07/01/2006 11:00PM

Partnerships may be key to New York bids


Although 16 companies met the June 30 deadline to identify themselves as bidders for the franchise held by the New York Racing Association, that number is expected to drop considerably by the time formal bids are due on Aug. 15.

Simply put, many of the 16 companies do not have the financial resources to make an individual play for the franchise, which includes the right to operate Aqueduct, Belmont Park, Saratoga Race Course, and a 4,500-slot-machine casino at Aqueduct. Some of the companies are expected to strike partnerships with others that met the deadline set by the Ad Hoc Committee on the Future of Racing, a state panel that will review the bids.

The most obvious partnership is among the five New York offtrack betting corporations - Capital OTB Corp., New York City, Nassau, Suffolk, and Western - which could be one of the stronger players.

The OTB's are owned by counties in New York, and each has longstanding ties to politicians and state regulatory officials. Combining the five companies would only multiply their political strength. There are six OTB companies, but one of them, Catskill in upstate New York, did not submit an intention to bid.

The Ad Hoc Committee on the Future of Racing will issue its recommendations on Sept. 15 in a report to Gov. George Pataki and the state legislature. Both the governor and the legislature need to approve a winning bidder, and politics is expected to play as much of a role in the process as raw numbers.

Because significant changes are expected to the state's racing laws and because Pataki is leaving office this year, it is not clear that the committee's recommendation will be the final say. Many racing officials believe that the process will serve only as a framework for another round of bidding when Pataki's replacement takes office.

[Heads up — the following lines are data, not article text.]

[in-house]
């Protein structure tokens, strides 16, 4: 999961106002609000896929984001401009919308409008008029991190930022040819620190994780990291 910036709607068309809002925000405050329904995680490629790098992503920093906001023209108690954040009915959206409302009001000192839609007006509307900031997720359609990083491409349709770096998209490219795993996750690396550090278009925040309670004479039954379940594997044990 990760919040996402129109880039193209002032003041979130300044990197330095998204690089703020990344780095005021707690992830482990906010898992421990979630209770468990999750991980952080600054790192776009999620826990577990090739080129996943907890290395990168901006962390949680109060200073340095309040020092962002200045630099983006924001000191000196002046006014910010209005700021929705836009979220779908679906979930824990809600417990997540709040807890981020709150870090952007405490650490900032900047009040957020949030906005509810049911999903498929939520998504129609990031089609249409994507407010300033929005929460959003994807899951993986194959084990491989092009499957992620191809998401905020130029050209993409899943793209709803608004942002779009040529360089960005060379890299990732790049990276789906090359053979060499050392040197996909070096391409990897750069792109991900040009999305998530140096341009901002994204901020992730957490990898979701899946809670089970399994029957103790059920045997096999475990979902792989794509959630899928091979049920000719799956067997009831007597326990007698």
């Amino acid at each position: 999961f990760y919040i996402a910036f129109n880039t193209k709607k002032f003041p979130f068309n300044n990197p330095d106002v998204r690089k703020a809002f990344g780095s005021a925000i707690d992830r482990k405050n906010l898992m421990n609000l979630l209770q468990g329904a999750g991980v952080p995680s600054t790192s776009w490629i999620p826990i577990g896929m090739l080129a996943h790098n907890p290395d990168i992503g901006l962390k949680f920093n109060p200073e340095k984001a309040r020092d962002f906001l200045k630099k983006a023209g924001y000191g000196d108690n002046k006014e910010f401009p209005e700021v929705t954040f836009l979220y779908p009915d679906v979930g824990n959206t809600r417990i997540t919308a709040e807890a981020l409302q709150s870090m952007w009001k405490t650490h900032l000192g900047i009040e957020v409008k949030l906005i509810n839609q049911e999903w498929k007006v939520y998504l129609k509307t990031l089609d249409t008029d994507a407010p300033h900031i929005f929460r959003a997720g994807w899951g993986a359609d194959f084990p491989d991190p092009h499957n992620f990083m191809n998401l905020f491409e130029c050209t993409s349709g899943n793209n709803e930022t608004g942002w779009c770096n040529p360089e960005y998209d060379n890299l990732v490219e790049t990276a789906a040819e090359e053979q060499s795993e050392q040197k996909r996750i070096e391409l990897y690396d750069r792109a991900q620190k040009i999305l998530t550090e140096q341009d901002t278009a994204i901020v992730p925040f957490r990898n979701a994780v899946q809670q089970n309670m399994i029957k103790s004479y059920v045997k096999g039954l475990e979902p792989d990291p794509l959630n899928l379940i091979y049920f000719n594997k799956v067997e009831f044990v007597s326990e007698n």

The committee has asked for bids under six different scenarios, depending on changes to the racing law and the possibility of operating slot machines at Belmont Park. Under several of the scenarios - and especially if Belmont Park gets slots - the price of the franchise would likely exceed $1 billion.

That puts most of the racing companies behind the eight ball. Three of the companies - NYRA, Magna Entertainment Corp., and Monticello Raceway Management - would find it difficult, if not impossible, to raise that kind of money. The third, Churchill Downs Inc., has a strong balance sheet, but $1 billion is still a bit of a longshot without a partner.

The two most obvious candidates for partnerships with the racing companies are MGM Grand and LRW Development, both Las Vegas casino companies. MGM Grand is already partners with NYRA in a planned casino at Aqueduct. LRW Development is owned by Wynn Resorts, a casino company owned by New York native Steve Wynn.

Another potential partner for the racing companies is Television Games Network, which is owned by Gemstar-TV Guide Inc., a publicly traded company. Charles Hayward, the chief executive of NYRA, said on Saturday that officials of TVG alerted NYRA on Friday that the company had submitted its name but that NYRA has had no other discussions with the company.

"Their attorney told our attorney that they were going to be on the list, but only as a place-card, so to speak," Hayward said.

One intriguing bidder is Excelsior Racing Associates, a partnership that includes as its principals Steve Swindal, a general partner in the New York Yankees and the son-in-law of George Steinbrenner, the Yankees' managing partner. Steinbrenner is a horse owner and breeder. Excelsior also includes David Cordish, the president of the Cordish Company, a huge real estate development group that specializes in mixed-use properties like those found in many revitalized downtowns.

Two wild cards notified the committee about their intention to bid. One is Capital Play Pty Ltd., an Australian bookmaking company based in Canberra. According to the company, Capital Play provides betting from Australia on North American racetracks.

The other wild card is WNY Gaming Associates. Robert Williams, the executive director of the ad hoc committee, said on Friday that nothing was known about the individuals behind the group, and that the committee had only received a letter from the company indicating its desire to bid.

Finally, the bidders include Empire Racing Associates, a group formed earlier this year that includes several New York businessmen with strong ties to the financial community. Empire has been endorsed by the New York Thoroughbred Horsemen's Association, the organization representing trainers and owners at NYRA.

Officials of Empire have not disclosed any of the group's potential partners, but the group could easily strike a deal with any of the bidders. Jeff Perlee, the chief executive of Empire, has said that the group has had discussions with companies that have "deep operational experience" in the racing industry, but has declined to comment further.

Earlier this year, the group hired several lobbyists to help with its goal of changing the racing laws. Among the lobbyists is Brian Meara, who is also employed by the Yankees.